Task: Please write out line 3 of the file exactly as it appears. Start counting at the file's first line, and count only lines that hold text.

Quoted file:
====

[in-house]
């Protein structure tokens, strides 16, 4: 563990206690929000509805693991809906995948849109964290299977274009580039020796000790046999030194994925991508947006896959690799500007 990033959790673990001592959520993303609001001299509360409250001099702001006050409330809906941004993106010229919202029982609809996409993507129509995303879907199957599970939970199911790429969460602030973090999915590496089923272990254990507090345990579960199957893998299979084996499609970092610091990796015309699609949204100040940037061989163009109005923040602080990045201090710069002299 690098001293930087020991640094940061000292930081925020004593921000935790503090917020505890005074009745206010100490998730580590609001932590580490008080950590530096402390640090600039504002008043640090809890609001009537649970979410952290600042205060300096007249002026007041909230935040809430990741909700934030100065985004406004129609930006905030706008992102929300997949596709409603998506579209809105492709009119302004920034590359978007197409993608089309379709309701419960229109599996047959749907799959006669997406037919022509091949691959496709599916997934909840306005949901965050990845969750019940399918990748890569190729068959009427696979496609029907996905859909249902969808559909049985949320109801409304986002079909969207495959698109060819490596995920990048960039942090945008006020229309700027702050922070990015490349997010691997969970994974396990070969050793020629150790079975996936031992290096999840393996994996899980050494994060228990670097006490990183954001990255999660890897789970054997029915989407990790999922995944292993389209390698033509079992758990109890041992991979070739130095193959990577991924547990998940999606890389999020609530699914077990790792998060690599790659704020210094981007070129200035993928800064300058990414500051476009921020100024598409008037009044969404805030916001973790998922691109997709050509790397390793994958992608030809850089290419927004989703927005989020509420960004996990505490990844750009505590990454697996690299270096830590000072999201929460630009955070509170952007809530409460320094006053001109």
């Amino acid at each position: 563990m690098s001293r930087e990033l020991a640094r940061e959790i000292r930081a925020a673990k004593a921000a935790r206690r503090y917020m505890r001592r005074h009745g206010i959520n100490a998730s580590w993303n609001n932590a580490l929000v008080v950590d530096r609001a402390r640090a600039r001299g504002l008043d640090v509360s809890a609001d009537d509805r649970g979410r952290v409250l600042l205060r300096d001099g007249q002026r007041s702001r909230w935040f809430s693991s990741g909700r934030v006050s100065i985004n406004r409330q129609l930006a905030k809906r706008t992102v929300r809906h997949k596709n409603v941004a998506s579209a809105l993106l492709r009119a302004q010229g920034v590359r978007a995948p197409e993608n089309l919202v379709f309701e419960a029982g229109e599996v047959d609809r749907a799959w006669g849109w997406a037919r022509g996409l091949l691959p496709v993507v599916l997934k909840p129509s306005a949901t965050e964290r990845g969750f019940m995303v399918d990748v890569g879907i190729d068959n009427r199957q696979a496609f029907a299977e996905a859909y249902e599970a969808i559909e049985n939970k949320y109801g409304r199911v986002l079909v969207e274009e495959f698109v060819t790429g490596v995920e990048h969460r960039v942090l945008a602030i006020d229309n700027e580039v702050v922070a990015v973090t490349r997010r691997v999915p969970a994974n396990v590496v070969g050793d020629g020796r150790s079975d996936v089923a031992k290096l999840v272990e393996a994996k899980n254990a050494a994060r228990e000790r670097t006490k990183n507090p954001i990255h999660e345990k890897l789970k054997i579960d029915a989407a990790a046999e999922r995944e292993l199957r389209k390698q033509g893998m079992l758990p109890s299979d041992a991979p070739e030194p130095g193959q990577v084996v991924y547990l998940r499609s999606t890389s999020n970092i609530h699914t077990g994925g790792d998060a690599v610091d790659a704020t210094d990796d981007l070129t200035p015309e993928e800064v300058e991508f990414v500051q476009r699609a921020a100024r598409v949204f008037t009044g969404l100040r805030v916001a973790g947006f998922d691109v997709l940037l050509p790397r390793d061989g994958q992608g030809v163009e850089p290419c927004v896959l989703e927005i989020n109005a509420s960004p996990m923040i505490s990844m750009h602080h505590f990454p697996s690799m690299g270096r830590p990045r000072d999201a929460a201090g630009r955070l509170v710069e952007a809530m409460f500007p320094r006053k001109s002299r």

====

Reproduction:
């Amino acid at each position: 563990m690098s001293r930087e990033l020991a640094r940061e959790i000292r930081a925020a673990k004593a921000a935790r206690r503090y917020m505890r001592r005074h009745g206010i959520n100490a998730s580590w993303n609001n932590a580490l929000v008080v950590d530096r609001a402390r640090a600039r001299g504002l008043d640090v509360s809890a609001d009537d509805r649970g979410r952290v409250l600042l205060r300096d001099g007249q002026r007041s702001r909230w935040f809430s693991s990741g909700r934030v006050s100065i985004n406004r409330q129609l930006a905030k809906r706008t992102v929300r809906h997949k596709n409603v941004a998506s579209a809105l993106l492709r009119a302004q010229g920034v590359r978007a995948p197409e993608n089309l919202v379709f309701e419960a029982g229109e599996v047959d609809r749907a799959w006669g849109w997406a037919r022509g996409l091949l691959p496709v993507v599916l997934k909840p129509s306005a949901t965050e964290r990845g969750f019940m995303v399918d990748v890569g879907i190729d068959n009427r199957q696979a496609f029907a299977e996905a859909y249902e599970a969808i559909e049985n939970k949320y109801g409304r199911v986002l079909v969207e274009e495959f698109v060819t790429g490596v995920e990048h969460r960039v942090l945008a602030i006020d229309n700027e580039v702050v922070a990015v973090t490349r997010r691997v999915p969970a994974n396990v590496v070969g050793d020629g020796r150790s079975d996936v089923a031992k290096l999840v272990e393996a994996k899980n254990a050494a994060r228990e000790r670097t006490k990183n507090p954001i990255h999660e345990k890897l789970k054997i579960d029915a989407a990790a046999e999922r995944e292993l199957r389209k390698q033509g893998m079992l758990p109890s299979d041992a991979p070739e030194p130095g193959q990577v084996v991924y547990l998940r499609s999606t890389s999020n970092i609530h699914t077990g994925g790792d998060a690599v610091d790659a704020t210094d990796d981007l070129t200035p015309e993928e800064v300058e991508f990414v500051q476009r699609a921020a100024r598409v949204f008037t009044g969404l100040r805030v916001a973790g947006f998922d691109v997709l940037l050509p790397r390793d061989g994958q992608g030809v163009e850089p290419c927004v896959l989703e927005i989020n109005a509420s960004p996990m923040i505490s990844m750009h602080h505590f990454p697996s690799m690299g270096r830590p990045r000072d999201a929460a201090g630009r955070l509170v710069e952007a809530m409460f500007p320094r006053k001109s002299r």